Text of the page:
ABOVE: DEEJAY EARL
These days, music truly lives online, with an infinite number of websites dedicated to hosting tunes for the laptop-wielding masses. However, the web’s bottomless pit of blogs isn’t the only place to troll for mp3 treasures—some of the newest and most exciting (Internet-friendly) artists can be sought out via Soundcloud, the online stage that allows musicians to promote and distribute their music to fans and friends across the globe. In this weekly column, our expert Internet sleuths go into the depths of the music-sharing site, in hopes of shedding light on emerging acts, as well as sharing some digital diamonds in the rough.
Footwork is the Chicago-born dance and genre of music that plows into eardrums at 160 beats per minute. For comparison: a normal, adult human heart beats 60-100 times per minute, hip-hop songs average 90-100 BPM, and even the fastest techno hit levels off at around 140 BPM. Footworkers dance moving only their legs, which fly manically beneath them, each toe just barely tapping the ground before zipping back out in another direction. The best dancers look like the Road Runner sprinting away with legs that transform into a blur, and it’s mesmerizing. Here’s a quick introduction to The Ghetto Teknitions, also known as Tek Life-Chicago’s preeminent footwork collective.
DJ Rashad & DJ Spinn: “Double Cup”
Who: DJs Rashad and Spinn are the unnamed leaders of Tek Life and frequent collaborators. The duo honed their turn-tabling skills playing Chicago’s after school battles and now Rashad has his own label, Lit City Trax. This year he’s been releasing music on UK label Hyperdub, playing his part in bringing footwork across the ocean.
The Song: “Double Cup” is not for the weary. From the moment it starts the beat pulses at that classic footwork rate and only gets more frenetic as the song goes on, building with snares and drums until they drop off and we’re directed to “Break it down, roll it up and pass that shit.” This is likely a snippet from Rashad’s upcoming full-length album Double Cup.
Current Project: Rashad’s most recent EP I Don’t Give a Fuck is now available on iTunes and his highly collaborative full-length drops on October 22. Rashad starts his North American tour with Kode9, founder of Hyperdub, in September. Keep up-to-date on all Rashad happenings via Facebook.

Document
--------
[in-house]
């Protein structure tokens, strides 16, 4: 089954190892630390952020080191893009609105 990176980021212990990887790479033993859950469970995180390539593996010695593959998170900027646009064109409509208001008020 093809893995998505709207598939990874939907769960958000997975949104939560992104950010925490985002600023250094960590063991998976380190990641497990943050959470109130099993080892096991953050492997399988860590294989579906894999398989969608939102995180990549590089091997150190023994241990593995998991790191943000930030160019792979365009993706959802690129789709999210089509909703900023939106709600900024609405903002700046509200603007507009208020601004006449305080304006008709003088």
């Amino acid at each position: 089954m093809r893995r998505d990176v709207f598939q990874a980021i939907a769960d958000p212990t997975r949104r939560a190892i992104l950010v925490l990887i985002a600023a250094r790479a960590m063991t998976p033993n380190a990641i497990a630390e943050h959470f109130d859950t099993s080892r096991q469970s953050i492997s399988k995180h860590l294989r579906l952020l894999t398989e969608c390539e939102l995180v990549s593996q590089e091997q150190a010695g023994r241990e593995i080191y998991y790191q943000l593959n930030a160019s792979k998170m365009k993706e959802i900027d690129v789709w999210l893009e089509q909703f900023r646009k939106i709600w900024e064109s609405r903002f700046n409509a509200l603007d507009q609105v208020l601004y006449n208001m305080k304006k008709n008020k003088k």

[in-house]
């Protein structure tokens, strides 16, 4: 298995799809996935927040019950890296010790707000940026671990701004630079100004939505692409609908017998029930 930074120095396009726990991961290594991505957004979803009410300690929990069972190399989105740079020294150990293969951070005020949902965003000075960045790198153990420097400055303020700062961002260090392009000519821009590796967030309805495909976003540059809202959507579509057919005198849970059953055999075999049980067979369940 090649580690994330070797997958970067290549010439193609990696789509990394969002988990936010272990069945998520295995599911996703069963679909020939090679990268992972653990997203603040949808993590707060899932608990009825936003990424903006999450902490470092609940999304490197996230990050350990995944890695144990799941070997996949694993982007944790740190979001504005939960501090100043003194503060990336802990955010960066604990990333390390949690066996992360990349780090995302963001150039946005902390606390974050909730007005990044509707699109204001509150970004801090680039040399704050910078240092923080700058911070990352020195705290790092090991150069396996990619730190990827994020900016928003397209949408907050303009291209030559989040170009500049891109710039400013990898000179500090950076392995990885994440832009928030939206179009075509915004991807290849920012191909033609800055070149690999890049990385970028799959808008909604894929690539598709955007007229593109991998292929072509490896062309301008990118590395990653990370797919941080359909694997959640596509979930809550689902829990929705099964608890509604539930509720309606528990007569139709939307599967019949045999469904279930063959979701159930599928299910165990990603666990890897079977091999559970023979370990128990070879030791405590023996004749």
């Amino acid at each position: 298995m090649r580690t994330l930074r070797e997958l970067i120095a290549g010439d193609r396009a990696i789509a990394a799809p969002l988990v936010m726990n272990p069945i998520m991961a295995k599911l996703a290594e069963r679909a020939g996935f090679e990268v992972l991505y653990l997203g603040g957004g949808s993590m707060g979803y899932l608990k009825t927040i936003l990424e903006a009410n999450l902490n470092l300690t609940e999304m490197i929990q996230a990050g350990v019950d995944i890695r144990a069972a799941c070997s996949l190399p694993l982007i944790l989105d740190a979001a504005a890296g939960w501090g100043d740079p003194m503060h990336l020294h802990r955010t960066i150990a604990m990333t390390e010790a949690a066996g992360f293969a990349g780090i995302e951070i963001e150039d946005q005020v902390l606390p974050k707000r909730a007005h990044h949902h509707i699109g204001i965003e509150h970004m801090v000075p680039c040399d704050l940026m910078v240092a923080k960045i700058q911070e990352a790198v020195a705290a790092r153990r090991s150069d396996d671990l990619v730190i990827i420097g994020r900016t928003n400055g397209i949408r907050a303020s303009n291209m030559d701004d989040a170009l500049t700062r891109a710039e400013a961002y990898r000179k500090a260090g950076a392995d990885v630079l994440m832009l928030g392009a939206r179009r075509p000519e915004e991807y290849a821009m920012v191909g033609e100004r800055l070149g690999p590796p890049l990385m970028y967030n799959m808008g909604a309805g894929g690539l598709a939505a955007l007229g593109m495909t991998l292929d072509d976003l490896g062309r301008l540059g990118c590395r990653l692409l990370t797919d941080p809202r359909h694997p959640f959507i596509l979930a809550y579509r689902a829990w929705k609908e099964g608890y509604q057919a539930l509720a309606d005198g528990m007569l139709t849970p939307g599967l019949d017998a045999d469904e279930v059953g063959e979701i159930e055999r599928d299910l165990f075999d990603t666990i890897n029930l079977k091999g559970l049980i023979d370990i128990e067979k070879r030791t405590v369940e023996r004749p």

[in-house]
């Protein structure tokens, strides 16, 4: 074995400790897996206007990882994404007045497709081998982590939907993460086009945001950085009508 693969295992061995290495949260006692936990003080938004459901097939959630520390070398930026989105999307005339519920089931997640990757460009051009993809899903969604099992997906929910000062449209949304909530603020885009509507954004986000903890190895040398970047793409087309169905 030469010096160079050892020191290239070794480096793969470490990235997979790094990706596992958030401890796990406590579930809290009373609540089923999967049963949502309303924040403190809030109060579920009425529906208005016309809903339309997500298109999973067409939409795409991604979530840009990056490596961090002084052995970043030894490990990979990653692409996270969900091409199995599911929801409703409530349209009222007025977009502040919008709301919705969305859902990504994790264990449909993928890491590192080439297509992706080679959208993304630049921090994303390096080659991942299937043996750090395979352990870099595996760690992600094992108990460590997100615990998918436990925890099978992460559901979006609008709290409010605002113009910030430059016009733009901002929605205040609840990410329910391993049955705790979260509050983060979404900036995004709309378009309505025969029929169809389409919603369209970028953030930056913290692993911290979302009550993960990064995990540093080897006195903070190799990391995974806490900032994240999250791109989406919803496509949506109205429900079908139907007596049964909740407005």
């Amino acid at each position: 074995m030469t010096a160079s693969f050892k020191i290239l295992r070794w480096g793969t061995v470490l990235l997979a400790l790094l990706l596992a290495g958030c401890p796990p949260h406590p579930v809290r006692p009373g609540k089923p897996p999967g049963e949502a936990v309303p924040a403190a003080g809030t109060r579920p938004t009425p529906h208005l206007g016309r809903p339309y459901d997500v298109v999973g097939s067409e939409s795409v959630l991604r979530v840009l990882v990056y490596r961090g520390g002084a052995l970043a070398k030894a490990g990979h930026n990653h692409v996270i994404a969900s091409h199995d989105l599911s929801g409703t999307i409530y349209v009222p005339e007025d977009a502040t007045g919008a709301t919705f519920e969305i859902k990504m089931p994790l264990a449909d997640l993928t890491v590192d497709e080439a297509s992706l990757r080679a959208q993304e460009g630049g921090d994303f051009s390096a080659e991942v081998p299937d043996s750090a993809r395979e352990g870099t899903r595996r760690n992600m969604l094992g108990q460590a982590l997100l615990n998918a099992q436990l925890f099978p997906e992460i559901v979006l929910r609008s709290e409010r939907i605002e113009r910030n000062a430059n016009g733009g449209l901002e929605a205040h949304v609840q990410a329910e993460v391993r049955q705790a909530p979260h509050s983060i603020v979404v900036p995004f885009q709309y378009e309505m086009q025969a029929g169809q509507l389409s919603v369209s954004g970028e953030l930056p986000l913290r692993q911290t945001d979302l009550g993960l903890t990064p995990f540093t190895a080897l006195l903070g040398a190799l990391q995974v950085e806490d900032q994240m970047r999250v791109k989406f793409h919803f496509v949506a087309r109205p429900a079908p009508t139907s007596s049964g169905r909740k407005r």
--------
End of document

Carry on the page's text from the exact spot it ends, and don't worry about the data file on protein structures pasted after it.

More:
Deejay Earl : “SomeBodyySayYeahhh”
Who: Earl entered the musical world in 2005 by means of a dance battle and met Spinn and Rashad in 2008. Now, the 22-year-old footwork phenom represents the next generation of Tek Life. With impeccable turntable skills, he’s mesmerizing to watch on the decks—and weighing in at around 300 pounds, even more impressive as a dancer.
The Song: It seems hard to make songs so fast and frenzied seem dreamy, but that’s Earl’s specialty. He slips an 8-bit melody into the hodgepodge of hi hats and snares, making those 160 BPM strike as eerie.
Sirr Tmo: “Suddenly There”
Who: Sirr Tmo (pronounced: tee-mo) is the young gunner trying to change things around. He calls his sound progressive and experimental footwork, and it often sounds very different from Rashad and Earl’s potentially seizure-inducing music. He’s relatively unknown at the moment, but according to his Soundcloud page he “favors telling stories and building worlds through sound, currently in the works of innovating a new sound in music entirely.” Listen closely before he changes music and leaves you behind.
The Song: If “SomeBodyySayYeahhh” is eerie: the xylophone-esque sounds lead listeners into the darkness until the scratches and snares jump out from the sides to build an alley cacophony. Even the album artwork is a disturbing doll (or Liz Taylor?). This one’s for the kids who sit alone in their room at night watching scary movies just to creep themselves out. Let’s call Tmo the M. Night Shyamalan of footwork.